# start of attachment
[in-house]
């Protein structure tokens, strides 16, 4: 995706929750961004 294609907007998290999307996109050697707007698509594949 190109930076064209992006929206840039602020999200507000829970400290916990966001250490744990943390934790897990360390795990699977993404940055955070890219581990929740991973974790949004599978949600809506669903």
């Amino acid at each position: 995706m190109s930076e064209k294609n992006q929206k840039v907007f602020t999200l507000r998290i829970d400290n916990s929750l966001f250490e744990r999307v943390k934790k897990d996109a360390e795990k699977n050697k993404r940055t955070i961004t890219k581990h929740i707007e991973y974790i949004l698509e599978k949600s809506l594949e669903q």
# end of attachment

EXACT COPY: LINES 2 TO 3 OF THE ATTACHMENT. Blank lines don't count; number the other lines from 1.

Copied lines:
């Protein structure tokens, strides 16, 4: 995706929750961004 294609907007998290999307996109050697707007698509594949 190109930076064209992006929206840039602020999200507000829970400290916990966001250490744990943390934790897990360390795990699977993404940055955070890219581990929740991973974790949004599978949600809506669903």
């Amino acid at each position: 995706m190109s930076e064209k294609n992006q929206k840039v907007f602020t999200l507000r998290i829970d400290n916990s929750l966001f250490e744990r999307v943390k934790k897990d996109a360390e795990k699977n050697k993404r940055t955070i961004t890219k581990h929740i707007e991973y974790i949004l698509e599978k949600s809506l594949e669903q």